What my kids are into

What my kids are into

I’ve been sharing what I’m into for almost two years now. This is the first time I’m sharing what my kids are into. They’ve been nerding out on some very specific things lately that I thought would be fun to share:

Harry Potter

I brought the Harry Potter and the Sorcerer’s Stone audiobook along for our Florida road trip, hoping we could enjoy it together. That was wishful thinking: Silas and Lucy started complaining about it immediately. We only made it through one chapter.

But Sarah was hooked, and has been listening to it ever since. She always invited me to listen to it with her, and that offer is hard to resist. (Jim Dale is such a great narrator.)

I just picked up Harry Potter and the Chamber of Secrets at the library yesterday and she’s already two discs in. She’s nine, so pretty soon we’ll confront the how-far-do-we-go-with-this question, because she might not be ready for book 4 and she’s definitely not ready for books 5-7. But right now she’s just loving it.

Matt Christopher

Jack and Sarah have been plowing through Matt Christopher’s sports novels ever since  I noticed Play Ball! from his Little League series while bookstore browsing early this summer. Based on the cover—which was really quite nice—I assumed these were low-quality, mass-market paperbacks designed to appeal to baseball-obsessed kids. It turns out Christopher was a prolific writer who published nearly 100 books in 75 years, mostly about sports. (For the past 15 years, books continue to be published posthumously under his name, but the quality, thankfully, has remained high.)

He’s written books about almost every sport you can think of, but for now, my kids just want to read the baseball books. Worth a look if you have a sports-obsessed kid in your life from about age 7 to 12 or so.

What my kids are into | Modern Mrs Darcy

Roominate

While everyone else is playing legos, Sarah’s building and re-building her Roominate kit (while listening to Harry Potter, of course). It’s an open-ended building toy that’s designed to encourage STEM play for girls. (Much like Goldieblox, which Sarah and I weren’t crazy about.) Much like legos, the Roominate pieces are taking over my office. (See Silas above.)

What my kids are into | Modern Mrs Darcy

Lego

We’ve been into legos for a long time, but our obsession has reached a whole new level since we saw The Lego Movie. Jack is into realism these days: bowling alleys, gyms, jetliners. Silas builds spaceships. Lucy has been working on a gigantic park for weeks. Every day she tweaks it a bit. Yesterday she added a coffee shop to it, just for me. Sweet girl.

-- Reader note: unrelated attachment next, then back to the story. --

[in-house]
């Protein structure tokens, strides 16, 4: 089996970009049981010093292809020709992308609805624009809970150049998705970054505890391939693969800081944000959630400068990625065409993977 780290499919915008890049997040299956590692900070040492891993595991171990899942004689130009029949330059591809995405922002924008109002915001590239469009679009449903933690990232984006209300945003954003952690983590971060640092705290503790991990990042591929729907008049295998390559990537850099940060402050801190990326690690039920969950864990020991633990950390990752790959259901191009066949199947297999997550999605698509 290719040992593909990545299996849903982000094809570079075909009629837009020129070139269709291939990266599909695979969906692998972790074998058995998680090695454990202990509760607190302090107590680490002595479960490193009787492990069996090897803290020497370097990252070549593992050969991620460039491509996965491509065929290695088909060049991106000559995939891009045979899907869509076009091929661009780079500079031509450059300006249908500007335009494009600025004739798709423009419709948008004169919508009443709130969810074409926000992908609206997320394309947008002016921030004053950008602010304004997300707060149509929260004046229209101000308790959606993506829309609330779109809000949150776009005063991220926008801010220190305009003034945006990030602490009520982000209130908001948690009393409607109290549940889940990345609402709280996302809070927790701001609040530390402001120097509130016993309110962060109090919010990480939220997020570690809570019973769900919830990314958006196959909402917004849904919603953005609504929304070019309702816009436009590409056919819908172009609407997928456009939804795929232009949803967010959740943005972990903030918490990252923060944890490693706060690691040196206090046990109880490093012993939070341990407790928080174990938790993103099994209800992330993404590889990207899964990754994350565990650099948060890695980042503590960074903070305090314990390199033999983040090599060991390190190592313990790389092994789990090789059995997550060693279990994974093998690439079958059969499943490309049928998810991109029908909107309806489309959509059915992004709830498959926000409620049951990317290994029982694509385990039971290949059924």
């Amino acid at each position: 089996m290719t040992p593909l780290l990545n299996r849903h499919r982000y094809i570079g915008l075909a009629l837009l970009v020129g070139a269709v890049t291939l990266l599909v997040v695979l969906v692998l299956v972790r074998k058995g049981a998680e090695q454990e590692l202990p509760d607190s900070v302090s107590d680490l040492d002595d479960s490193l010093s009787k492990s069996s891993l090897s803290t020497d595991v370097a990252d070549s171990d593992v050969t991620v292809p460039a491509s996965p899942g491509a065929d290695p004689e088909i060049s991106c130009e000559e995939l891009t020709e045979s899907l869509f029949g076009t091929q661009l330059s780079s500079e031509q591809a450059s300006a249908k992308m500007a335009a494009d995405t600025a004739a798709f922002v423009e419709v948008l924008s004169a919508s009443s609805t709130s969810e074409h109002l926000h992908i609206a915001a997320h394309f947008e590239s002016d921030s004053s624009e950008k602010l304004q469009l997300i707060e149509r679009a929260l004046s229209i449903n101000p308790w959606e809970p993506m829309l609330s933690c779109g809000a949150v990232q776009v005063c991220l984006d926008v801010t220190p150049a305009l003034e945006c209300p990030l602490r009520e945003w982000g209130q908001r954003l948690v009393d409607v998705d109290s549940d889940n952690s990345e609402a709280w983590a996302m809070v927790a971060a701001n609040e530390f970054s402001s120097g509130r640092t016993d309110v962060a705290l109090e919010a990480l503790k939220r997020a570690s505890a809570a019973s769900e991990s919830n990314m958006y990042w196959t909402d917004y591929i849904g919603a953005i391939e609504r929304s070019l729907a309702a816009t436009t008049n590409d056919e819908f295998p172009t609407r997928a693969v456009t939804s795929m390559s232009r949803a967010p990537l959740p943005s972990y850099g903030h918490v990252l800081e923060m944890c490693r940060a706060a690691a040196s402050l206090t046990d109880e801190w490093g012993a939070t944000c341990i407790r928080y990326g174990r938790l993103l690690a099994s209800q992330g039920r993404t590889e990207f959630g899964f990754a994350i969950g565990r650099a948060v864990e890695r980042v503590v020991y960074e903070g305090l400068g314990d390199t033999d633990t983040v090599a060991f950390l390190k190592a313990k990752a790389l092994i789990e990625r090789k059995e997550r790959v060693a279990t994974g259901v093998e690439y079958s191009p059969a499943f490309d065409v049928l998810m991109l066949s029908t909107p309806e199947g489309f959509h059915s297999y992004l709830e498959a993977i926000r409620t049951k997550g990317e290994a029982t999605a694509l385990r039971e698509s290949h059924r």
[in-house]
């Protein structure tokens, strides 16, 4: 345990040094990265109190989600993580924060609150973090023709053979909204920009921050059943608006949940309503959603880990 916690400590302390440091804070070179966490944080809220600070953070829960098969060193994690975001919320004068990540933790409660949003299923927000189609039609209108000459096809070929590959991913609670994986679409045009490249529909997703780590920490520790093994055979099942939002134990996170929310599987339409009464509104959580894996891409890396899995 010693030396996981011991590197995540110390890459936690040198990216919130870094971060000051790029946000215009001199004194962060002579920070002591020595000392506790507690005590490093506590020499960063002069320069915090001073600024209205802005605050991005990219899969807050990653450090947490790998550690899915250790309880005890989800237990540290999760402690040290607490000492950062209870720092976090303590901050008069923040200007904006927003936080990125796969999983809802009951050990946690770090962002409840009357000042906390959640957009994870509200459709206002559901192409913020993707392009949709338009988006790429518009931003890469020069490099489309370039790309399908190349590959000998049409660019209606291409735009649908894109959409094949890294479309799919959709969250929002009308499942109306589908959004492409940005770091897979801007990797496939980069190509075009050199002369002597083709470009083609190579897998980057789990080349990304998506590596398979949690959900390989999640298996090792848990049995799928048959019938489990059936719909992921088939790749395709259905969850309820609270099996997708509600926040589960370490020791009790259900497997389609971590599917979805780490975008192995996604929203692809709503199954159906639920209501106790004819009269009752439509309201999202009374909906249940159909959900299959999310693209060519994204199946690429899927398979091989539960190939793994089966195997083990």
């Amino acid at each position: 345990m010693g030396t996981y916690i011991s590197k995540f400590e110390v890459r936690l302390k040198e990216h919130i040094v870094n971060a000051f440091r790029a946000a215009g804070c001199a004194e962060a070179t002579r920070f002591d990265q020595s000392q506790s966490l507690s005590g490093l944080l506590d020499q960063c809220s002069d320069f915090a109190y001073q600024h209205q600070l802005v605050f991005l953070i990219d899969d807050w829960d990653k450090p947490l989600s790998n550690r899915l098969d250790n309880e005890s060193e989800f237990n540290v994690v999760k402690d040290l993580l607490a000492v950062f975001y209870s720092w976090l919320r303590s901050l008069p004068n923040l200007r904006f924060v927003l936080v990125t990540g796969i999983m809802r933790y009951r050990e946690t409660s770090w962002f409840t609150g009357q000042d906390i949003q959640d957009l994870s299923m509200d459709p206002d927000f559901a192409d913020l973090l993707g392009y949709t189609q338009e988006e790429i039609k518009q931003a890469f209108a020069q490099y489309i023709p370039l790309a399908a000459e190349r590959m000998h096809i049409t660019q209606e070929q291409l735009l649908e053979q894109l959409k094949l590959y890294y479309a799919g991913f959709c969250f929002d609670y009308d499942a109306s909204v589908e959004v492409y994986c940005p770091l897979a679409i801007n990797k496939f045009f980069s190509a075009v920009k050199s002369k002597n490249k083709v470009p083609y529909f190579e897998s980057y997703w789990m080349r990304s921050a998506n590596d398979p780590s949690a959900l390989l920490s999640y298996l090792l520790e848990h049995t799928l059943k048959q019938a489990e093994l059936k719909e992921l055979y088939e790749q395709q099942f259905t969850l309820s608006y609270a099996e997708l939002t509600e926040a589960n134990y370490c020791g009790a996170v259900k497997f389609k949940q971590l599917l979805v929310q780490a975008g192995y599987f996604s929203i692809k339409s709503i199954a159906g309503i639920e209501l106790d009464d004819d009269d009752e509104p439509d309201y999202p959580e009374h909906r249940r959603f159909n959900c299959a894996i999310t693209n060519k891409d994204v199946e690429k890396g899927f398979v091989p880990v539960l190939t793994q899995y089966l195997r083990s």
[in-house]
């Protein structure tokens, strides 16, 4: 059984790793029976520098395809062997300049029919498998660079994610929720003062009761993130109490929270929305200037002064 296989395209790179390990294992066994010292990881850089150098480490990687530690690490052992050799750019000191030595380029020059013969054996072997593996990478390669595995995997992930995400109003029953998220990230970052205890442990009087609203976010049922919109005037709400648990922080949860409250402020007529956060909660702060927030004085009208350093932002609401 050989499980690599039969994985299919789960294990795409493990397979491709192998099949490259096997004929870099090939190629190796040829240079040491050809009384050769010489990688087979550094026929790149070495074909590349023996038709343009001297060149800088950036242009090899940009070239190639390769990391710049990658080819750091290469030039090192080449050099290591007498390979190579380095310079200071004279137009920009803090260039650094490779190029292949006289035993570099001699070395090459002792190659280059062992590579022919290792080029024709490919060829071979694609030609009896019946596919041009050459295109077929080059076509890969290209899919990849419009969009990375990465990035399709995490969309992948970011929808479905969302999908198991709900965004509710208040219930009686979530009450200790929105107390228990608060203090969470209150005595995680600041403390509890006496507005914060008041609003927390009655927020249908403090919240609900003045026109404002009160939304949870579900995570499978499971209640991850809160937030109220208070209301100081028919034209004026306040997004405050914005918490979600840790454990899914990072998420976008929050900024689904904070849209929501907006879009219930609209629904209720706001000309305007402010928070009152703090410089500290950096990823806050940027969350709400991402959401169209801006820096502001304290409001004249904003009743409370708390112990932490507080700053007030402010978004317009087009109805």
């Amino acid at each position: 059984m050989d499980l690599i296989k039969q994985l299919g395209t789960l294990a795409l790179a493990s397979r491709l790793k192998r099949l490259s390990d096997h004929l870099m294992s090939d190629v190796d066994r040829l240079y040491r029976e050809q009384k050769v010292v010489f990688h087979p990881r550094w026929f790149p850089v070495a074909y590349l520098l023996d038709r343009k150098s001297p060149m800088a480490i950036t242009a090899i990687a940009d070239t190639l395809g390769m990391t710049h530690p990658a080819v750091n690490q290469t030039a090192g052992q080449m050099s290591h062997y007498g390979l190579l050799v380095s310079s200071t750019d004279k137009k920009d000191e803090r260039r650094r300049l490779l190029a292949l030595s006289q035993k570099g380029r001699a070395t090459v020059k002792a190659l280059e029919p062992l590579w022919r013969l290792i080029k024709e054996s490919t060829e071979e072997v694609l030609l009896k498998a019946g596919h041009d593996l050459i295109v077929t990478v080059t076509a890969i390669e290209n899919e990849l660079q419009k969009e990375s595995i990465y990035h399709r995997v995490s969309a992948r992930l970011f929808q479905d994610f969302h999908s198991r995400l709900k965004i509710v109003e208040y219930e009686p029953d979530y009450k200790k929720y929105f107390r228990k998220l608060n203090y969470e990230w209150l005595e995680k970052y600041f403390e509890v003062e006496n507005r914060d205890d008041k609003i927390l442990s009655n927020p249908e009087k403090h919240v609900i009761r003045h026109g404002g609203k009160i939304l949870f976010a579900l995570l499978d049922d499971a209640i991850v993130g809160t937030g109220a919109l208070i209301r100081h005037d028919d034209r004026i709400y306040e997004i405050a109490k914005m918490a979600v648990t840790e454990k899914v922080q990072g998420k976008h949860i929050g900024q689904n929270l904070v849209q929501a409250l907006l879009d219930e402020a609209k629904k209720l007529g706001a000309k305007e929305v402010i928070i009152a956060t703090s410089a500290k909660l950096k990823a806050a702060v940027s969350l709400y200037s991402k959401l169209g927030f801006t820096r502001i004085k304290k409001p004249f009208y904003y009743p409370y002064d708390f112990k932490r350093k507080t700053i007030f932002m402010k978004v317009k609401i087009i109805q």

Also discovered: these Michael Hickox stop-motion LEGO videos. They are great.

What my kids are into | Modern Mrs Darcy

The boys are still Star Wars obsessed. A reader (bless you, Samantha!) sent us a great package of Jedi Academy books, a comic, postcards, and those terrific bookmarks (may the books be with you; read: it is your destiny) to fuel the fire. (My girls claim to be uninterested, but I did catch Sarah reading Jedi Academy this week.)

That’s it for us. I’d love to hear what the young people in your life are into these days.

17 comments | Comment

17 comments

  1. Janice says:

    Anne,

    My oldest son is eight and a voracious reader, so we of course introduced him to Harry Potter. I was wondering the same thing about how many I should let him read, but it turned out to be a non-issue. When he reached Order of the Phoenix he just lost interest and stopped reading a little ways in. I think it just got too old for him and he wasn’t drawn into the story any longer. In a few years I’ll be sure to suggest it again if he doesn’t think of it himself, because eventually he’ll love the whole series. But I was surprised that all my worrying about how to censor 🙂 was needless. He’s just still little and still relates only to little Harry Potter.

    Hope your decision is as painless!

  2. Laura says:

    I was a competitive swimmer growing up, and on one of my many strolls through the young adult section of my local library I discovered Matt Chrisopher’s swimming novels and loved them! I think I also read a couple of his others. Maybe he is a hidden gem!

  3. My five-year-old son had a blast with the Usborne Little Boys’ Activity Book yesterday. We were stuck in a waiting room for about forty-five minutes, and he was engaged the whole time. It’s a very colorful and cute book of stickers, mazes, matching games, etc.

  4. My mom got Escape from Mr. Lemoncello’s library for DC1 and he couldn’t put it down (walking into things while reading it), and then as soon as he finished he started over from the beginning.

  5. Ginger says:

    I don’t have this worry yet, but I filed away this trick for the Someday, concerning Harry Potter. I can’t even remember where I heard this, but this family handles the maturity level issue by giving the copy of the Harry Potter book corresponding to the age their child is turning each year. So when he/she turns eleven, HP and the Sorcerer’s Stone; the next year, Harry Potter and the Chamber of Secrets. It’s a great family tradition and talk about instilling anticipation and an excitement for books!

    I love the concept of birthday gifts, along with Privileges and Responsibilities each year…

    Here’s one link I pinned that explains it well: http://www.windingoak.com/zine/red-reading-boots/the-privilege-responsibility-of-reading-in-bed/